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Stitt signs controversial immigration bill despite opponents' criticism

Governor Kevin Stitt
Posted at 6:51 PM, Apr 25, 2024
and last updated 2024-04-30 20:49:56-04

TULSA, Okla. — Gov. Kevin Stitt signed into law HB4156, a controversial immigration bill giving authorities the ability to incarcerate someone in the state based on their undocumented status if suspected of a crime.

Stitt released the following statement on April 30 in English and Spanish:

“I am disappointed this bill is necessary. Since President Biden took office in 2021, more than 10 million people have poured over the southern border. Countless individuals from across the globe, including thousands of Chinese nationals as well as people affiliated with terror organizations, have illegally crossed the U.S.-Mexico border. Oklahomans are concerned by who could be lying in wait for an opportunity to bring harm to our country.”

“My sole aim is to protect all four million Oklahomans, regardless of race, ethnicity, or heritage. I love Oklahoma’s Hispanic community and I want to ensure that every law-abiding citizen has the opportunity to pursue the American Dream. Let me be clear – there is no tolerance for racism or discrimination against any community in our state. I want our Hispanic community to rest assured that this law does not give law enforcement the authority to profile individuals or question them about their immigration status without reasonable suspicion of a crime.

“Furthermore, this is an opportunity for our state to continue to find solutions where the federal government has failed. That is why I am launching the Oklahoma State Work Permits and Visas (OSWPV) Task Force to find ways to bolster our workforce and create opportunities for those who are here contributing to our communities and economy. As I’ve said many times, governors should have more authority over the H1-B visa process so we can better address the workforce needs of our economies. This task force will be a step in that direction.”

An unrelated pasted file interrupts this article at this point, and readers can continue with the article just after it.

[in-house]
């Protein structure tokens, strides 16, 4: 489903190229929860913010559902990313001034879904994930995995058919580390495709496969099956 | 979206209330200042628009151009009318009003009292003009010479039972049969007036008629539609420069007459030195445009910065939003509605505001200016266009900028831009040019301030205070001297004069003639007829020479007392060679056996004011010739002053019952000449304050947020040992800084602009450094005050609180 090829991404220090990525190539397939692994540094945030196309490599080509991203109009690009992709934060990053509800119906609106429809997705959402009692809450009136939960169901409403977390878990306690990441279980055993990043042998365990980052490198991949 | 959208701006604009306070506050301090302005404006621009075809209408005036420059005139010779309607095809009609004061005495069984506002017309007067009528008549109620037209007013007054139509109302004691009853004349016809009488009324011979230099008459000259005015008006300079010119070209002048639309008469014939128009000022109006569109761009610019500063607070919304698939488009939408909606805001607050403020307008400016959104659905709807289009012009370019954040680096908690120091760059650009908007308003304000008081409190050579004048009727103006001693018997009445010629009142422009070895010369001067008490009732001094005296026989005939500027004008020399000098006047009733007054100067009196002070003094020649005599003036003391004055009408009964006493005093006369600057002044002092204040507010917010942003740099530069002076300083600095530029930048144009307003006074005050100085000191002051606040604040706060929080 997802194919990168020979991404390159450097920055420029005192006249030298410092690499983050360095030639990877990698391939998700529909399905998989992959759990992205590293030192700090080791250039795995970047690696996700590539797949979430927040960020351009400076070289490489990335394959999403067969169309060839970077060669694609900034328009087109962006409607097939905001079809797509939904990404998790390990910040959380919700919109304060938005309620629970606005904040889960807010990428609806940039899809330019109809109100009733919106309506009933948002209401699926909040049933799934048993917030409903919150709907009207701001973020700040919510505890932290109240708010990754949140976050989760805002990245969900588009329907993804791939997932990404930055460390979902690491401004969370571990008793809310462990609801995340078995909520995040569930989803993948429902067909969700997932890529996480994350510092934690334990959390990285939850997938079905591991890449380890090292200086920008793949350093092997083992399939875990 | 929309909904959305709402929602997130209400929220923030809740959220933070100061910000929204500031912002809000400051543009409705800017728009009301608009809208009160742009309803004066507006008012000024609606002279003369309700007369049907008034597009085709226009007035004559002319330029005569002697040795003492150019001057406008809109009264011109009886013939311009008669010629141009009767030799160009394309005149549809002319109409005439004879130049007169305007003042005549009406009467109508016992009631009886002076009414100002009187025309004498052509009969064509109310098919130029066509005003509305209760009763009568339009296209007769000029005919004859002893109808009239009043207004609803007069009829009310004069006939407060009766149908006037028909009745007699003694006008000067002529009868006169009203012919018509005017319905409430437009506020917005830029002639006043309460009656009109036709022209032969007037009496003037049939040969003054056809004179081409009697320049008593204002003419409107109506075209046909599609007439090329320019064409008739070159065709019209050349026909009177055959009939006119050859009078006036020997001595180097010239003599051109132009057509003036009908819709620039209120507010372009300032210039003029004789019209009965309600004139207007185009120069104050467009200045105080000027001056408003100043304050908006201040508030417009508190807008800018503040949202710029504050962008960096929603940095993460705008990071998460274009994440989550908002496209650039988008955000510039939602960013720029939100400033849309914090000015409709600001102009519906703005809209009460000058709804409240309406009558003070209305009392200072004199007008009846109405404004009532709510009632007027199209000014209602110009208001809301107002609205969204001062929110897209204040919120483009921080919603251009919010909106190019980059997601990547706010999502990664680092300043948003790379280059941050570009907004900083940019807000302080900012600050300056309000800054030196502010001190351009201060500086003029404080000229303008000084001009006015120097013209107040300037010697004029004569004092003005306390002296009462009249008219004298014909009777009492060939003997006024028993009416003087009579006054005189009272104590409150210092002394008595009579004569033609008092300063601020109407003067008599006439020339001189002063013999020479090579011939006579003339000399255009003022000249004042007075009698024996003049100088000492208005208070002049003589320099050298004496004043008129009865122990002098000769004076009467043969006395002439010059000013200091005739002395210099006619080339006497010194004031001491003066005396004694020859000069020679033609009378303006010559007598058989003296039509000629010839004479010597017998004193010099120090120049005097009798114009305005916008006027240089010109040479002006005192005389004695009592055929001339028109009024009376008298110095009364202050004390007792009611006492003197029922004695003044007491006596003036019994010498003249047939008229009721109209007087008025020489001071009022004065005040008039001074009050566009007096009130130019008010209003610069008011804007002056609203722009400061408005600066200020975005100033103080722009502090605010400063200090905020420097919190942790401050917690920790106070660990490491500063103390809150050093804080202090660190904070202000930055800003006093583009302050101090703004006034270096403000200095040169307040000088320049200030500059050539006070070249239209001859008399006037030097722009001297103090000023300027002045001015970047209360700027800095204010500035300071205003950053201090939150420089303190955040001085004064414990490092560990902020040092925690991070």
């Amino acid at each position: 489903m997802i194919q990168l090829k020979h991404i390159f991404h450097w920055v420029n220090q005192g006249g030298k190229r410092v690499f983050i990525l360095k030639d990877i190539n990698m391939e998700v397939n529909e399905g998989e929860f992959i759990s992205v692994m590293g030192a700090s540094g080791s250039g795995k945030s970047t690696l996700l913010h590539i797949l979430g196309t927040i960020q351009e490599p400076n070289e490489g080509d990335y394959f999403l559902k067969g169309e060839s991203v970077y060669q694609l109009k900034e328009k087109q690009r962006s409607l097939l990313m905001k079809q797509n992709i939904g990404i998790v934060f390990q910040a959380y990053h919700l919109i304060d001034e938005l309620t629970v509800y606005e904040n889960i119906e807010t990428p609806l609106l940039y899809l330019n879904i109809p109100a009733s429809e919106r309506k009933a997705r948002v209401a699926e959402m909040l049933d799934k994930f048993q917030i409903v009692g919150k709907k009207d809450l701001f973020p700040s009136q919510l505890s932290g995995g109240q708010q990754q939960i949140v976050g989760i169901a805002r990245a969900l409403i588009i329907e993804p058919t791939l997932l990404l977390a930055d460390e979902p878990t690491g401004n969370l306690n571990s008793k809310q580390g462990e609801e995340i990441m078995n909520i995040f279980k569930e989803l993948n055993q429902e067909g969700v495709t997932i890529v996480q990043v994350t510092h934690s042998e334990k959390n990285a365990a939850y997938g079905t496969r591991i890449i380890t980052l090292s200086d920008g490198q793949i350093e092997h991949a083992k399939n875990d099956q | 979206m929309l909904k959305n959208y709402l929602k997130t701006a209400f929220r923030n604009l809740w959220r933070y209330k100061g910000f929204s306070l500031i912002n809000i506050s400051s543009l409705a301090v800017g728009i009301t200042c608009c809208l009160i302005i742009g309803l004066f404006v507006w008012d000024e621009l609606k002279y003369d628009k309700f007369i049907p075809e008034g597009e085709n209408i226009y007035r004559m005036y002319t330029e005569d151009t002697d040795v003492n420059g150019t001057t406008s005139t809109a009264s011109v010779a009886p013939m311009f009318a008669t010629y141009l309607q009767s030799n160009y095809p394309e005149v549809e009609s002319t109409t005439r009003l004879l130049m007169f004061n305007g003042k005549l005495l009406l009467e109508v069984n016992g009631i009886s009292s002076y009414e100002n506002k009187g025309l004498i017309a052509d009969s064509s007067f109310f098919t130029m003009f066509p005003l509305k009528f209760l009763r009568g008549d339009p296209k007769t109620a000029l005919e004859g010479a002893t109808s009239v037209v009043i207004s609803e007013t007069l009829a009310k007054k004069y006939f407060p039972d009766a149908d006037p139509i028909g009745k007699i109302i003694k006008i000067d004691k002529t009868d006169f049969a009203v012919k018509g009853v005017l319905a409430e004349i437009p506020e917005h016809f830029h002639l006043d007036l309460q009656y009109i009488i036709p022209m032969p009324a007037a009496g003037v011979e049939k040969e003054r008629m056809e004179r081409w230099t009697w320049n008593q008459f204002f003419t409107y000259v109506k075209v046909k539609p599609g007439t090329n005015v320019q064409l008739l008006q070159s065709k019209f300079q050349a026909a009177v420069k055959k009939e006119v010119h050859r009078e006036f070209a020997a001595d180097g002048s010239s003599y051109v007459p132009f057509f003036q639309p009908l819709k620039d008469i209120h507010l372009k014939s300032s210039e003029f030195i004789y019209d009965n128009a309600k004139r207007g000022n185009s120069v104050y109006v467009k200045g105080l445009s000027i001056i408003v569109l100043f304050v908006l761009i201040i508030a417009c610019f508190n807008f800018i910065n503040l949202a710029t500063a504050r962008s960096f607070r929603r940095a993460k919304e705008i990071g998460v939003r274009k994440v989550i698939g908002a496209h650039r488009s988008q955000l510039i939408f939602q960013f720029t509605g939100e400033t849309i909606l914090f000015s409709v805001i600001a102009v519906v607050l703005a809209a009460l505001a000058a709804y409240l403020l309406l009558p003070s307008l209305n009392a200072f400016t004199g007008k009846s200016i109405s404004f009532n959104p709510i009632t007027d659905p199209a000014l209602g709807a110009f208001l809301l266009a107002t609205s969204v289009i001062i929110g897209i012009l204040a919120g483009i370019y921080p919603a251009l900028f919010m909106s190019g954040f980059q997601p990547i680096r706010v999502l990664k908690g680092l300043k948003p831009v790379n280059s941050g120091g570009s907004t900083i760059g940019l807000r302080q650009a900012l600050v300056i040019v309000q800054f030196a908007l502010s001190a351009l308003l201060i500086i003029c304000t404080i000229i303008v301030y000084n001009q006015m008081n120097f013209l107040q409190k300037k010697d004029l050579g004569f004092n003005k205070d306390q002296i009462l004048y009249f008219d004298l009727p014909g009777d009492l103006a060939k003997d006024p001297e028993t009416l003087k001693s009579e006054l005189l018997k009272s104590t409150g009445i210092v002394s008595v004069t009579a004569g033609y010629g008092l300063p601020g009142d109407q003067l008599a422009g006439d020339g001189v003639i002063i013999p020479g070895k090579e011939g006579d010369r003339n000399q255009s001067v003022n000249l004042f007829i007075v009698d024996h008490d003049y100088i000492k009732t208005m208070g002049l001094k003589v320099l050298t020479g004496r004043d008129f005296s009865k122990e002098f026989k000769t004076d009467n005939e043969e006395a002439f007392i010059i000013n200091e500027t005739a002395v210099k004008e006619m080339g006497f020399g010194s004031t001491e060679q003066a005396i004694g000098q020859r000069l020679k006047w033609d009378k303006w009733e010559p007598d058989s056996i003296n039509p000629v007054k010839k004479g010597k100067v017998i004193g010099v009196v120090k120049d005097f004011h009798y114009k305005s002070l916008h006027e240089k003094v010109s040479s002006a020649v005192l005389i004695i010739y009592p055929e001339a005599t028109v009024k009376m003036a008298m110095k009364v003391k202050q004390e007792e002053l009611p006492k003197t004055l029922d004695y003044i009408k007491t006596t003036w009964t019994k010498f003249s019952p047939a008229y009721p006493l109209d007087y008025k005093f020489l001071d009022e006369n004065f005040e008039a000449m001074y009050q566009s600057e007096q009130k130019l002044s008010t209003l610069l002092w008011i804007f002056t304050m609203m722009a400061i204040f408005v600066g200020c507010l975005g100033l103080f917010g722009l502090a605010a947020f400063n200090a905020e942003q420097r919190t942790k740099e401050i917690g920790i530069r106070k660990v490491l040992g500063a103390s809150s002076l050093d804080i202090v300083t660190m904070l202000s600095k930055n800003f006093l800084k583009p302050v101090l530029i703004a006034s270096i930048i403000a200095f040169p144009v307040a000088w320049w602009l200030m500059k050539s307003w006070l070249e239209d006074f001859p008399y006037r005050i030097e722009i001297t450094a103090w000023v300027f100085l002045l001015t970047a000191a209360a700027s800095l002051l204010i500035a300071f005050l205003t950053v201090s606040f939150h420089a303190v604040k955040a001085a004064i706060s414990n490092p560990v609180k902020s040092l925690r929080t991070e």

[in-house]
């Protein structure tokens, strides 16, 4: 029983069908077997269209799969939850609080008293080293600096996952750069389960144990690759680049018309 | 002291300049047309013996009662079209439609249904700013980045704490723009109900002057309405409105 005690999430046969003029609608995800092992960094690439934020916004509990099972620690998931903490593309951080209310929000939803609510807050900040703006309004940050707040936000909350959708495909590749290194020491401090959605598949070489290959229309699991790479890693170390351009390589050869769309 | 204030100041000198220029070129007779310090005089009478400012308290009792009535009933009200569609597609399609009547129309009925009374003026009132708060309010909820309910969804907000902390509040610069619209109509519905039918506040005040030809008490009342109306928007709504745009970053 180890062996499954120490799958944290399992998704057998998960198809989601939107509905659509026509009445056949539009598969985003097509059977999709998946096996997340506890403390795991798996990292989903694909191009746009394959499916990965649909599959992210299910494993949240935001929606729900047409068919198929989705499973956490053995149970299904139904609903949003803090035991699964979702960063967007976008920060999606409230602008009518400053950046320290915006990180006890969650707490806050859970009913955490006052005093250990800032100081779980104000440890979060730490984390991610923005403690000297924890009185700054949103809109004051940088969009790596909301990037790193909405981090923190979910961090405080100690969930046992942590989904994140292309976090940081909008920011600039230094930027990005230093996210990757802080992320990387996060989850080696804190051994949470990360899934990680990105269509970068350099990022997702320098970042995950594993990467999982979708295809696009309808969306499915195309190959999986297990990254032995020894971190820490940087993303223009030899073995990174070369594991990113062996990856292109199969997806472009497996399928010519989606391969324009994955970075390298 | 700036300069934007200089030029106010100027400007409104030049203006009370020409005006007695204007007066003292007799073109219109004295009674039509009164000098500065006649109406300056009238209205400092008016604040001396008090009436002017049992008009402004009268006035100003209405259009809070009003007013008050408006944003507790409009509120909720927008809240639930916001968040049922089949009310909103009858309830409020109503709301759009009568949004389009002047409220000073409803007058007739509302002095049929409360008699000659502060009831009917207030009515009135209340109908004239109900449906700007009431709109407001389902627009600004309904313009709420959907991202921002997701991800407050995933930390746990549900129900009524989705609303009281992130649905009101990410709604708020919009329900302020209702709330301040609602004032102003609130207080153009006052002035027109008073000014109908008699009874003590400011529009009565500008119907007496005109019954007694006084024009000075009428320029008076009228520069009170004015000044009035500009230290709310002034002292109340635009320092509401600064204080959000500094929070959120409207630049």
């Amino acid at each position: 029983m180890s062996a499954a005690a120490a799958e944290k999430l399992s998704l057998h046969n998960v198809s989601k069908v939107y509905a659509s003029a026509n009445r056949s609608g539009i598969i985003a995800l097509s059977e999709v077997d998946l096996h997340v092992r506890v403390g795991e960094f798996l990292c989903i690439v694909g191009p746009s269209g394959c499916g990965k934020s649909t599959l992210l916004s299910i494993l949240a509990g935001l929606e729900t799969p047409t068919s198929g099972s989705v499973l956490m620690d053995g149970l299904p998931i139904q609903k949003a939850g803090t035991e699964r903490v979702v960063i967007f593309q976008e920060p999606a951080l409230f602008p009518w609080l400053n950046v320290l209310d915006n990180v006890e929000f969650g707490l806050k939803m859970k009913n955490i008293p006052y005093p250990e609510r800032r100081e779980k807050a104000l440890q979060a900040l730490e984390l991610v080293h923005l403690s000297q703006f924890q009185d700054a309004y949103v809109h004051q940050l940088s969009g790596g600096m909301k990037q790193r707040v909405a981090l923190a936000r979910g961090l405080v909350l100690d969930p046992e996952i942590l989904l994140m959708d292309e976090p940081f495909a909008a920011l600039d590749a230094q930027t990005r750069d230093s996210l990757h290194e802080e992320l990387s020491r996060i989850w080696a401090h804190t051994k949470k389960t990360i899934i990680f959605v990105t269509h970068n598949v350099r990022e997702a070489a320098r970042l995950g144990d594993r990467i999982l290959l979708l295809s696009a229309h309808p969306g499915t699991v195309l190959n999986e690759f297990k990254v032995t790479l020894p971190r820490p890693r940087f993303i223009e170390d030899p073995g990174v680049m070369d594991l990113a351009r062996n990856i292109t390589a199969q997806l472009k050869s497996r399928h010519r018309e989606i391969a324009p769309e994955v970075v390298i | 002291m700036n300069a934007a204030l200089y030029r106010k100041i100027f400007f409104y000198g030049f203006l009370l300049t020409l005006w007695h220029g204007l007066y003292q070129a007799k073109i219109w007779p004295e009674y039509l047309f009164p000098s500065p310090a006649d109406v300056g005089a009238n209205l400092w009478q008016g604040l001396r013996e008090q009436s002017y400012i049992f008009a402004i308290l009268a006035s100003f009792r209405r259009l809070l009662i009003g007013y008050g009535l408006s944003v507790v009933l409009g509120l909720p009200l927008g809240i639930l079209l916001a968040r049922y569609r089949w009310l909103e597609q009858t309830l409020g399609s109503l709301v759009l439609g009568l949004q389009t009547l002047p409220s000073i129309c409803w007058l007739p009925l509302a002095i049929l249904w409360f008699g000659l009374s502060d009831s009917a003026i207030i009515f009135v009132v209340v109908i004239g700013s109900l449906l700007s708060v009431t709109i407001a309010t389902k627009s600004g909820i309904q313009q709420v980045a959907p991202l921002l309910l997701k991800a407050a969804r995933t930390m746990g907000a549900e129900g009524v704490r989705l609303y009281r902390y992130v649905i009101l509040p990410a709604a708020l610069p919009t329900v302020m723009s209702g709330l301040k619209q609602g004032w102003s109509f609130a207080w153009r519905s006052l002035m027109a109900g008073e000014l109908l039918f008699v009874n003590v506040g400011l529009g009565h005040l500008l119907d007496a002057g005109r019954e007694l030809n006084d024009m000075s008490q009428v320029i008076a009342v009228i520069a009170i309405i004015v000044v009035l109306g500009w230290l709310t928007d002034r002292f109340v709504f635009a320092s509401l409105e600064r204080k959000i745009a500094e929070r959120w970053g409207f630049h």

2 News has previously heard from multiple local organizations representing immigrants that strongly oppose it.

HB 4156 would criminalize any person without legal immigration status. Penalties include hundreds or even thousands of dollars in fines plus jail time and a requirement to leave the state.

According to the draft, authorities could enforce this anywhere in the state. It's already passed the Oklahoma House and Senate along party lines.

Similar bills were signed into law by governors in Iowa and Texas, but a federal judge in Texas is currently reviewing it.

State Attorney General Gentner Drummond posted in a release that he directed the legislature to come up with a version that would hold up in court, calling the reason a matter of public safety.

“The State Senate sent a clear message today that public safety is a priority in Oklahoma. The Biden Administration has been utterly derelict in its duty to enforce federal law. If the president won’t secure the nation’s border, then our state must step in to protect Oklahomans. I appreciate President Pro Tempore Treat and Speaker McCall for their swift work on this bill and I encourage Gov. Stitt to sign it into law.”
Oklahoma Attorney General Gentner Drummond

Meanwhile, rights groups like the Oklahoma ACLU are campaigning against it, calling it unconstitutional.

2 News has learned that several local outreach organizations are planning to send an open letter to the governor urging him not to sign it.

One of them is El Centro in east Tulsa, whose board of directors chairman Rev. Alvaro Nova said the bill is rooted in fear to cause fear in the immigrant community.

"The House of Representatives of Oklahoma and also the Oklahoma Senate is sending a clear message to the community that they don't like us here," Rev. Nova said. "So it's very sad, unconstitutional, and immoral."

The Tulsa Area Hispanic Chamber of Commerce even dedicated a segment of its luncheon April 25 to bash the bill, reading its statement against it out loud as well as its keynote speaker slamming it.

Rev. Nova said these messages are what the governor should listen to, while the attorney general argues making HB4156 a law would protect the state from what often comes out of the southern border like drugs and illegal marijuana trafficking.

"We know the people we serve," Rev. Nova added. "We know the people in our community. We know the value of this community is for the society."

2 News also contacted multiple local Asian-American immigrant community groups for comment on the bill but didn't hear back.

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